The day iPhone 7 came out I bought a Huawei P9

A long-time user of iOS, I found myself disappointed by Apple’s sales techniques and moved on to an Android device. Despite initial fear and hesitation, my time on Android and more specifically with the P9 has been surprisingly pleasurable with a marvelous experience in photography.

I discovered Apple on the launch of the iPhone 3G, an aesthetically and screen-shot-2016-11-16-at-22-41-51aerodynamically seductive device. Its orginality and smoothness, setting it apart from the clunky, key-ridden mobiles at the time marveled me; I felt unique with my glossy-white, sharply curved, full-touch iOS device in hand. To top it off, Steve Jobs’ charism and elegance-oriented vision to technology made belonging to Apple even more desirable.

Despite these bells and whistles, my infatuation with the Cupertino company dwindled with every annual keynote, each spilling over with ever more of the same seamlessly advanced reinvented superlatives lushly hushed in Jonny Ive’s exquisite Brit voice-over.

Apple’s planned obsolescence, selective updates and manipulative marketing conivingly ushered me into a purchase frenzy, convincing me that the latest was the greatest, and I needed the best. I naively fell into the vicious cycle [shame on me].

Enter iPhone 7 Plus

I headed off to the Apple store to buy the jackless [really?!] iPhone 7 Plus with its dual camera. And as every year, I was greeted with the “already – out – of – stock” message. At the ninth iPhone, I expected Apple to have invested in a significantly superior supply chain team which clearly is not the case. “How was it possible for a mobile empire such as Apple to be out of stock?” I sadly thought.

I took this as a sign.

Goodbye for now, iPhone.

An avid reader of technology news, I’d stumbled, a few months back, upon articles announcing a Leica-branded mobile with a dual camera, one of which a dedicated monochrome. This novelty sparked my curiosity, and off I went and bought the P9!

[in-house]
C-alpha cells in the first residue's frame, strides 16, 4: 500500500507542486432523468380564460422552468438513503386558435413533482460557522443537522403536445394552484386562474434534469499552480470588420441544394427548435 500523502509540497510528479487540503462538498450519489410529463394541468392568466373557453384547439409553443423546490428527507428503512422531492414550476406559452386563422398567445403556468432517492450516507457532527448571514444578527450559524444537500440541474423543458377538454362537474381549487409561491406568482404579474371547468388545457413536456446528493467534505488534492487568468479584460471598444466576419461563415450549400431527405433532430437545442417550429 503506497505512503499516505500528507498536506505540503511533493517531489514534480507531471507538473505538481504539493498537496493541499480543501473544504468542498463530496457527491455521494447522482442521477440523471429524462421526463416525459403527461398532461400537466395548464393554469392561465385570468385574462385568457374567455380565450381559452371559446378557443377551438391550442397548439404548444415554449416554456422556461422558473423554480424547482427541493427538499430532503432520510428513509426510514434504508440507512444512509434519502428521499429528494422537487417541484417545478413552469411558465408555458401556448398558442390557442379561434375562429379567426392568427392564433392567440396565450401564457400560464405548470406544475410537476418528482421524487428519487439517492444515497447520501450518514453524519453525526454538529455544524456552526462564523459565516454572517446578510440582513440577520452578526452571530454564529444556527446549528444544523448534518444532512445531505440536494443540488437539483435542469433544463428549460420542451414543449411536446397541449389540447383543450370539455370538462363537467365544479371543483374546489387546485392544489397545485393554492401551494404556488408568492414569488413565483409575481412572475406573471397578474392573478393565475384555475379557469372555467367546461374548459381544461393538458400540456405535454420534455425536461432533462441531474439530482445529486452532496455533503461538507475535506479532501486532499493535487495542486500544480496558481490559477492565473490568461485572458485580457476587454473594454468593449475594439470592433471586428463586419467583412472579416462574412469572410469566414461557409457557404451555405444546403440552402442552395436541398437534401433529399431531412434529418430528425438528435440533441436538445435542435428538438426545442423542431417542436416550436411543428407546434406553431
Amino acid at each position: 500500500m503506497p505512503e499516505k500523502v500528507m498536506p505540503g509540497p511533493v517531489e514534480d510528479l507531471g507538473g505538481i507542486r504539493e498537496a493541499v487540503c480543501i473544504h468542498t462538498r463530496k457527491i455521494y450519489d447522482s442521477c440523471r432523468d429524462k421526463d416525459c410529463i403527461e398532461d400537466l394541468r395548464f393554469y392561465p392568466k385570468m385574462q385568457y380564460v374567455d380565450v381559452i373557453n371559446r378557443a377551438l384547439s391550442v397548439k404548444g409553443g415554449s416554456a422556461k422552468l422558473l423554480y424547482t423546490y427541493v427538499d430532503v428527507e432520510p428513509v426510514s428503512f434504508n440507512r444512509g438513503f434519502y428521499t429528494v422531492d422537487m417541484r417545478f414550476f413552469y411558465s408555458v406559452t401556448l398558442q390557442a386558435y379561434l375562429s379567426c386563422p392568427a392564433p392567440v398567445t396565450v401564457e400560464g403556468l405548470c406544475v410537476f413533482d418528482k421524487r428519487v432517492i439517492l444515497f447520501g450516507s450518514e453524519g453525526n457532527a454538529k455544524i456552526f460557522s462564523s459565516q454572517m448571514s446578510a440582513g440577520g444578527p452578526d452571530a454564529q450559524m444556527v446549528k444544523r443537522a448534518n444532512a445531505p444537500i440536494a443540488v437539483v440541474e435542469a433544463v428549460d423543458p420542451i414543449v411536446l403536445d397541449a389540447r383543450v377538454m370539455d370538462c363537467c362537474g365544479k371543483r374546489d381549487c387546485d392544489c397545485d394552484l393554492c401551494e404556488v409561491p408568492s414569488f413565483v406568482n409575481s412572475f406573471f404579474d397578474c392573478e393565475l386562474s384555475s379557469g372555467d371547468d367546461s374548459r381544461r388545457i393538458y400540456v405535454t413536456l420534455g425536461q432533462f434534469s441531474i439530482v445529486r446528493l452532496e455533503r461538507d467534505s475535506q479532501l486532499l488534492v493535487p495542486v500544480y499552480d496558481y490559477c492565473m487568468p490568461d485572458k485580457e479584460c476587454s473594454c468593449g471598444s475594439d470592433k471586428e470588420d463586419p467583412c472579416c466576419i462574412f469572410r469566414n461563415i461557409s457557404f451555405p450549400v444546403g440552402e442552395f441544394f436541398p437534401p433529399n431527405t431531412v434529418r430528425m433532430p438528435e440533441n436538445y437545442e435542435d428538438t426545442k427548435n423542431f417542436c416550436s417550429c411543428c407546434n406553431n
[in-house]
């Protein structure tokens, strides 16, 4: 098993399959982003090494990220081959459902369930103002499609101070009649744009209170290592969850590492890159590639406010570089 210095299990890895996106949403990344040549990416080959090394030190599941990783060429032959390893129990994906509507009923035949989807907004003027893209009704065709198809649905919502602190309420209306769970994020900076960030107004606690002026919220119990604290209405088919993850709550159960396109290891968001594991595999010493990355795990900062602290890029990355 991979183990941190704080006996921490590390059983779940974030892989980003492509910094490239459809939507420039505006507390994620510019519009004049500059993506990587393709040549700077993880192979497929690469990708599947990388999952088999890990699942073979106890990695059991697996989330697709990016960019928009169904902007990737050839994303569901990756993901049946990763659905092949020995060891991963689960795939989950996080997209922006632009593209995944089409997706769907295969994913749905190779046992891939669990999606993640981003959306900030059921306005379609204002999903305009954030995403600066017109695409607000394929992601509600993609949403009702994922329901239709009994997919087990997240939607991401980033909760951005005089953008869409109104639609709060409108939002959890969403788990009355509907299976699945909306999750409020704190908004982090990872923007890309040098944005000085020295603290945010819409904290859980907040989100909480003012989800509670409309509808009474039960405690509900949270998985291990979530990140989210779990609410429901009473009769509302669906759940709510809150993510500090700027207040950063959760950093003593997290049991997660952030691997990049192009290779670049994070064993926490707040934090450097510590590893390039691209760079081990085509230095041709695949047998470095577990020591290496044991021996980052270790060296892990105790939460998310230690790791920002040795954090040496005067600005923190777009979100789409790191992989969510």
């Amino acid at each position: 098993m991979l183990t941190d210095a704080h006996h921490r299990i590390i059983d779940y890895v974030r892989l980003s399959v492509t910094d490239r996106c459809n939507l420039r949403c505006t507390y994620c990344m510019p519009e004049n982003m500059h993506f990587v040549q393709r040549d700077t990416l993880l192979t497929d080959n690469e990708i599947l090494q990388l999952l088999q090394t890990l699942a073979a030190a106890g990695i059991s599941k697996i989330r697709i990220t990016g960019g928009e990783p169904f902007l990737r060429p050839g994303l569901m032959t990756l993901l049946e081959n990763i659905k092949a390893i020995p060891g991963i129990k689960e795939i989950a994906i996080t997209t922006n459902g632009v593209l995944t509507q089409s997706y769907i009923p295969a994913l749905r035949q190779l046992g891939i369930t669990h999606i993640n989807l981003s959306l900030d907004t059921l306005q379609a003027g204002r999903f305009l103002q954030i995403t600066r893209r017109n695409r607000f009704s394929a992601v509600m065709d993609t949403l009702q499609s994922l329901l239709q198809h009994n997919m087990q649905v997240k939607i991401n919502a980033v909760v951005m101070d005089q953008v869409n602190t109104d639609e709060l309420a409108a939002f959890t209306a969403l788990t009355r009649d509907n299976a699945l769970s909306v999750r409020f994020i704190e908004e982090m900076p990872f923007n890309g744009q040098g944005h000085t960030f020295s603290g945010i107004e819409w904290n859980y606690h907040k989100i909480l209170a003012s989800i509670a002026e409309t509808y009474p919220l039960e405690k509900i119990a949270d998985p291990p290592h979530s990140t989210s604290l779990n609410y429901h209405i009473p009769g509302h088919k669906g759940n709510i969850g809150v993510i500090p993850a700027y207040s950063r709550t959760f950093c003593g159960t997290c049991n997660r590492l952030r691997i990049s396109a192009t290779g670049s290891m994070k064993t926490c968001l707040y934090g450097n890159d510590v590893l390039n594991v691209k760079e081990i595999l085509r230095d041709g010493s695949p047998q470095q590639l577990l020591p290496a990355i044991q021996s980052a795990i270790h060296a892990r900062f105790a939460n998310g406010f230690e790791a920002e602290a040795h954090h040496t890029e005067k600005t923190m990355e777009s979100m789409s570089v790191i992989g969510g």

Enter Huawei’s P9.

On Android, the P9’s EMUI imitates the iOS interface so well that a stray iSheep, such as I, would have no difficulty adopting the device and downloading from the Google Play Store all the apps available on iOS, and a bit more!  Three months down the road and from a pure user standpoint, I feel no significant difference between Android and iOS, aside the fact that Android provides for more flexibility: I’m now enjoying the full power of widgets. Friends and articles warned of a sluggish experience, short battery life, evil rogue apps, freezing screens and crashing devices… I have encountered none of these nightmares. The P9 experience is brisk, smooth, lagless, responsive and succinct. Battery life stands out as exemplary. I can get a full day, and then some, of personal and work email, messaging, media and fun on one charge. Huawei’s P9 is an all around reliable mobile.

The P9’s unique raison d’être resides in its photography offerings. Huawei provides via its device a very large number of photography modes from a simple point-and-shoot HDR option to fully manual DSLR-like settings, allowing to set ISO, aperture speed, photos in RAW…

The shallow-depth-of-field option stands out as unique and, when it works [sorry, img_20161116_221250Huawei], provides for outstanding images with the creamiest of bokeh. I do hope that future updates will improve on the aperture mode, letting the user touch up the unsuccessful out-of-focus zones.

The dedicated 12MP monochrome camera takes vibrant black and white shots which prove superior to a standard color photo transformed to monochrome.

A large number of post-production editing modes, adjustments and filters allow the user to improve all aspects of screenshot_2016-11-16-22-06-09both color and B&W photos. When focusing on one area, the P9 intelligently allows to choose separately another area in the composition for brightness, correcting the full lighting of the shot.

I have read here and there that the two cameras work in synergy. I have tested this by covering each camera separately and have deducted no difference; this would lead to believe that only one camera functions at time.

The lack of picture stabilisation (OIS), equally absent in the Leica M8 [the only point Leica and the P9 share IMHO] weakens the quality of the camera, obliging the user to stay as still as possible when taking a shot.  This absence makes for a larger than usual number of unsuccessful shots and does reserve the device for a true photographer-at-heart approach. img_20161116_220734

From a mobile persepective, the Huawei P9 proves a dependable device with reassuring battery life. It creates a marvelous feeling of newly found freedom for the iOS veteran and offers unlimited creative photography ability, with a bit of patience and a steady hand, currently unheard of on other devices. The price is about half the cost of an iPhone 7 with no loss of quality or pleasure.

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